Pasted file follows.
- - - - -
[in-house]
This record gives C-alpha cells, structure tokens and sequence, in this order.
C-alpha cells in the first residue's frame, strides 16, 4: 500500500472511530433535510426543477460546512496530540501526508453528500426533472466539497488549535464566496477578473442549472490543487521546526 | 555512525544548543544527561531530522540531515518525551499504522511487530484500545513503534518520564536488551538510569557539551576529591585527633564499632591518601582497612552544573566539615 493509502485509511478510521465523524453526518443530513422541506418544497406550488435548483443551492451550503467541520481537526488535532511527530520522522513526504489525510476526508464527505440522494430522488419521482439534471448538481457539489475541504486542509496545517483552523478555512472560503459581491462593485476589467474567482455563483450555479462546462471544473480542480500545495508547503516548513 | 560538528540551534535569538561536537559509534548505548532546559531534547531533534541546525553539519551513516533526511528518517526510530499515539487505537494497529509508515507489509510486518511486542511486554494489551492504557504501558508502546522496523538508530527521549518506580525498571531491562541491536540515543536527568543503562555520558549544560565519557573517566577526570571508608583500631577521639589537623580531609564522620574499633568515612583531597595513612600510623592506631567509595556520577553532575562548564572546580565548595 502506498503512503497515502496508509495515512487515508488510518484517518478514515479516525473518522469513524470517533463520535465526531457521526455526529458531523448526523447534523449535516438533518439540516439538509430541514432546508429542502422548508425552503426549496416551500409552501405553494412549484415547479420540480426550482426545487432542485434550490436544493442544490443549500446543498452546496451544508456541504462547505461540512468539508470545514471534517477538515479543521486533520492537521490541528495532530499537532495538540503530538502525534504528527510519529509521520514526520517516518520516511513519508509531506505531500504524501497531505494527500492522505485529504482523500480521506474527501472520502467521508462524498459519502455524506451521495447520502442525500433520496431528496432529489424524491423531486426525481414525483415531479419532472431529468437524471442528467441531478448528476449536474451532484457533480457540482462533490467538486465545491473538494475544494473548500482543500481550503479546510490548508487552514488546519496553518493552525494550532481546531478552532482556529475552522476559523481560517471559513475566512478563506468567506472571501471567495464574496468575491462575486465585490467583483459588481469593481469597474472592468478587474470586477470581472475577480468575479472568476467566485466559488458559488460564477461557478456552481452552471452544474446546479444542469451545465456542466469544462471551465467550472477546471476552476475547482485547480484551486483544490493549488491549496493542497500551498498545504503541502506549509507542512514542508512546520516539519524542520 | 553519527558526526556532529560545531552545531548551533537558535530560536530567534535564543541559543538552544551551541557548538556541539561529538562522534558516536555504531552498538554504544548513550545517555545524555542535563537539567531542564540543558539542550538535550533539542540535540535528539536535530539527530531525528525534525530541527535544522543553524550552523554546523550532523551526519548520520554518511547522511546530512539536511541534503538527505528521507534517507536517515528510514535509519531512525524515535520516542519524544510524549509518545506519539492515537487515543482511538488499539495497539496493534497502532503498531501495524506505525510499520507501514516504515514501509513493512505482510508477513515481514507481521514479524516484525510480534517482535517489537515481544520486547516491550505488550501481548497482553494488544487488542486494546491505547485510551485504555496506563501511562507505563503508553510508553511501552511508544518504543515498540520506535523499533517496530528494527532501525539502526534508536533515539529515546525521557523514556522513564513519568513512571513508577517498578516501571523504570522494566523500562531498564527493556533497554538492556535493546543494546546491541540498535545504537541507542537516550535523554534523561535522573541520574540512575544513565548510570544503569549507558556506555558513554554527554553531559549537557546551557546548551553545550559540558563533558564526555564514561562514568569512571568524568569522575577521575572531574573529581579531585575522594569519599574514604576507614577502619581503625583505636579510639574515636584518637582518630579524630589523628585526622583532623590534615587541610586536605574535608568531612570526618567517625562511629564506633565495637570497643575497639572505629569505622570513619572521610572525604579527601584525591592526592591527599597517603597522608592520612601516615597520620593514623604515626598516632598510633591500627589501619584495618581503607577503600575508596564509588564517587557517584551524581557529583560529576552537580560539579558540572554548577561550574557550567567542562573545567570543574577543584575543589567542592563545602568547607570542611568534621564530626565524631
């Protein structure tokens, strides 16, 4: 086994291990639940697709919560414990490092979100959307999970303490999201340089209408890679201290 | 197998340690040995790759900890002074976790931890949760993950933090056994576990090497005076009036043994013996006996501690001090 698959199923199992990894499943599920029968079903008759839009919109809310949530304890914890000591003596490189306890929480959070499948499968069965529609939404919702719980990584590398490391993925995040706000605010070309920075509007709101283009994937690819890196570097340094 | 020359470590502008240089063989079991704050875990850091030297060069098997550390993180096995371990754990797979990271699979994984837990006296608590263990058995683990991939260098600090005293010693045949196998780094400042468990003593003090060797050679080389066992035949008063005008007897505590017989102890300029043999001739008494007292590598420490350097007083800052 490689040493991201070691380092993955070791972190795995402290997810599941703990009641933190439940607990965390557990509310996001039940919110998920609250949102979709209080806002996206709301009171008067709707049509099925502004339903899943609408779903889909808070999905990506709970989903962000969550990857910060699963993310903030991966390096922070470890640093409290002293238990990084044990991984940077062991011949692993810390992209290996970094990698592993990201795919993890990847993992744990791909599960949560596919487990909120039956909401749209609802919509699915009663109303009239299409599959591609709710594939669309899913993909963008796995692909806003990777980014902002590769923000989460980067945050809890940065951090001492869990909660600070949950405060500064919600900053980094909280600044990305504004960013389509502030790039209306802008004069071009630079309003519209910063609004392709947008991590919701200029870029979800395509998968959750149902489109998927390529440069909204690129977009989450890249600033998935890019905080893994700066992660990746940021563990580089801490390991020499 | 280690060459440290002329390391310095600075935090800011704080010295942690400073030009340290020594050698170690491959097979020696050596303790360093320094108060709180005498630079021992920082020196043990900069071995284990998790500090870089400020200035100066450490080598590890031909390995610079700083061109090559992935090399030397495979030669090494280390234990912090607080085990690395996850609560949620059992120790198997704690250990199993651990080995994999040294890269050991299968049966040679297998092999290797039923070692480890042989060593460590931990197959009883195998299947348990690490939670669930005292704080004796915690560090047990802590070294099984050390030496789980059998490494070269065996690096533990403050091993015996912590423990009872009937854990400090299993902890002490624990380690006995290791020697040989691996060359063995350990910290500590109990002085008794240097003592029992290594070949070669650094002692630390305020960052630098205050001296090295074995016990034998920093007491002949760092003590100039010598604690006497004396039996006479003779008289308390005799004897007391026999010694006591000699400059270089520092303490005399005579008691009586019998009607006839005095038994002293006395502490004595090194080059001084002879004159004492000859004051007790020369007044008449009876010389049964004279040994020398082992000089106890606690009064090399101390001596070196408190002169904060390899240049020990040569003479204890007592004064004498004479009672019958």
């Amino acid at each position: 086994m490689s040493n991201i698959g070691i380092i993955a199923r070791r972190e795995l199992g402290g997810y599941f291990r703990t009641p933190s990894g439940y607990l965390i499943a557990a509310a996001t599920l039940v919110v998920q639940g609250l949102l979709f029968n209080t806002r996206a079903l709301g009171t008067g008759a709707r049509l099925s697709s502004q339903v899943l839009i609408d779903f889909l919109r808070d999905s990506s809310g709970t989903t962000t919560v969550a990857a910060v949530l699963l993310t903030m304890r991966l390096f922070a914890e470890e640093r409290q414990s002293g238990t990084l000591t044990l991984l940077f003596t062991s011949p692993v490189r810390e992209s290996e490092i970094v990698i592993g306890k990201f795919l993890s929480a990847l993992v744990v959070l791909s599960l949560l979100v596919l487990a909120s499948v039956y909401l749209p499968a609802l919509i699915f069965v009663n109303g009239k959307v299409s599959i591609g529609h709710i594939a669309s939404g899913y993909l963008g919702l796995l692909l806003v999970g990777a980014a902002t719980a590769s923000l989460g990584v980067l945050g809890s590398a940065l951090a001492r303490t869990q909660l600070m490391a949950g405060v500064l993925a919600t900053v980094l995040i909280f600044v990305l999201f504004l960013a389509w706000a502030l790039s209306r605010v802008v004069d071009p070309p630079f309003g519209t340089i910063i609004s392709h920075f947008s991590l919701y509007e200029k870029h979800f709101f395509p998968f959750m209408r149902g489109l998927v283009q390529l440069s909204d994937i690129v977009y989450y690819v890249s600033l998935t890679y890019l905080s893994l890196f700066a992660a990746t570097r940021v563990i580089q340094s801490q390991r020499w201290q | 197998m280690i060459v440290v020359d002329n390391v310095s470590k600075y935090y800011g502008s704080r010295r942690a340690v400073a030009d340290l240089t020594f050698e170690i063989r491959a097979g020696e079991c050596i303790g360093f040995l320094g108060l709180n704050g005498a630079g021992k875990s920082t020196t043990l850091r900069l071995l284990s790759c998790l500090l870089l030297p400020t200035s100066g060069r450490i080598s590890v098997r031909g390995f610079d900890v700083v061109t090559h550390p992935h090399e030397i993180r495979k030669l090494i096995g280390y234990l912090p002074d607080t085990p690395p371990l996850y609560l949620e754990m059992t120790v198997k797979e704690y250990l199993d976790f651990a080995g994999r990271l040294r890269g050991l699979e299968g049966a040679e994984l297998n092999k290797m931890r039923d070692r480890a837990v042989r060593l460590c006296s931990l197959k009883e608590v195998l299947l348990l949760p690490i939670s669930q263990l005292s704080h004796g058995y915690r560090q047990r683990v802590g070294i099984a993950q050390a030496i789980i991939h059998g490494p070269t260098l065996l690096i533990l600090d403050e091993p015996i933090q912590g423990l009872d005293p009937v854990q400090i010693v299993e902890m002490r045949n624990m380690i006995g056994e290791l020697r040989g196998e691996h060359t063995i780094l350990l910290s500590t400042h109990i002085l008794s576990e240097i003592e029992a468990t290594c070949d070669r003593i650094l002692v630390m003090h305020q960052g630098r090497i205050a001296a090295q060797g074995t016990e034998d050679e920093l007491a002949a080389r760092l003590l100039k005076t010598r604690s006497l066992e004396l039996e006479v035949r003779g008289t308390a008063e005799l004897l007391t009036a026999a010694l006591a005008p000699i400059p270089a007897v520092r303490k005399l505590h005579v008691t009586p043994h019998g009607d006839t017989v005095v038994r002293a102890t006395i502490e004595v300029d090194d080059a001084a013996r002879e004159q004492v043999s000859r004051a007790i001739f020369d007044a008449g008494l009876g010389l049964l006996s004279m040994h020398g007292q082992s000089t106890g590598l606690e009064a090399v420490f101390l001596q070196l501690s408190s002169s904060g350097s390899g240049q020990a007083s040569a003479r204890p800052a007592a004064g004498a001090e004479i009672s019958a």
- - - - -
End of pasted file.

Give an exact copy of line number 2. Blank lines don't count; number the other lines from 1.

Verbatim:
This record gives C-alpha cells, structure tokens and sequence, in this order.